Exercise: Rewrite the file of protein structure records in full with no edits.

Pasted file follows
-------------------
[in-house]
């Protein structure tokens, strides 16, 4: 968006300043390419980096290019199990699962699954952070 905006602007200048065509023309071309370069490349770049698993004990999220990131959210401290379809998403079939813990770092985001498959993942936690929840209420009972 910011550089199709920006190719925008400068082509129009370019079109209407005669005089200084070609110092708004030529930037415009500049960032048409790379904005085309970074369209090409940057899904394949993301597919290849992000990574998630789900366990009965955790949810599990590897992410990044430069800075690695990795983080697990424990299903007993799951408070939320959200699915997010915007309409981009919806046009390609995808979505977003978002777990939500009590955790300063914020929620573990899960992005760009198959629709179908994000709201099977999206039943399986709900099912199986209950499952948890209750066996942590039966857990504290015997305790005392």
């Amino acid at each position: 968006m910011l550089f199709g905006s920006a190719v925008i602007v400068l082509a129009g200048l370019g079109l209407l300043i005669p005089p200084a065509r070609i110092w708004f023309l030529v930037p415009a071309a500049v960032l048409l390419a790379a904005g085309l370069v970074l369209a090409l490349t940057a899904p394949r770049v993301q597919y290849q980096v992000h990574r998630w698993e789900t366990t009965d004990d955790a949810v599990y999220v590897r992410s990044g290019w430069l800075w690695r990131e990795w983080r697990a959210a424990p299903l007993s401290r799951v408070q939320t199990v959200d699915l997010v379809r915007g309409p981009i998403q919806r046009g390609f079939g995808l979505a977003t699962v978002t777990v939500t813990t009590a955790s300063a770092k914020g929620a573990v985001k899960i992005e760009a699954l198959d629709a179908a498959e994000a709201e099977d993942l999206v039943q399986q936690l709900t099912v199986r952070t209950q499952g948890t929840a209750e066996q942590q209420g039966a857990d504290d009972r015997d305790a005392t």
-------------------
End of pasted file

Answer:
[in-house]
């Protein structure tokens, strides 16, 4: 968006300043390419980096290019199990699962699954952070 905006602007200048065509023309071309370069490349770049698993004990999220990131959210401290379809998403079939813990770092985001498959993942936690929840209420009972 910011550089199709920006190719925008400068082509129009370019079109209407005669005089200084070609110092708004030529930037415009500049960032048409790379904005085309970074369209090409940057899904394949993301597919290849992000990574998630789900366990009965955790949810599990590897992410990044430069800075690695990795983080697990424990299903007993799951408070939320959200699915997010915007309409981009919806046009390609995808979505977003978002777990939500009590955790300063914020929620573990899960992005760009198959629709179908994000709201099977999206039943399986709900099912199986209950499952948890209750066996942590039966857990504290015997305790005392």
């Amino acid at each position: 968006m910011l550089f199709g905006s920006a190719v925008i602007v400068l082509a129009g200048l370019g079109l209407l300043i005669p005089p200084a065509r070609i110092w708004f023309l030529v930037p415009a071309a500049v960032l048409l390419a790379a904005g085309l370069v970074l369209a090409l490349t940057a899904p394949r770049v993301q597919y290849q980096v992000h990574r998630w698993e789900t366990t009965d004990d955790a949810v599990y999220v590897r992410s990044g290019w430069l800075w690695r990131e990795w983080r697990a959210a424990p299903l007993s401290r799951v408070q939320t199990v959200d699915l997010v379809r915007g309409p981009i998403q919806r046009g390609f079939g995808l979505a977003t699962v978002t777990v939500t813990t009590a955790s300063a770092k914020g929620a573990v985001k899960i992005e760009a699954l198959d629709a179908a498959e994000a709201e099977d993942l999206v039943q399986q936690l709900t099912v199986r952070t209950q499952g948890t929840a209750e066996q942590q209420g039966a857990d504290d009972r015997d305790a005392t």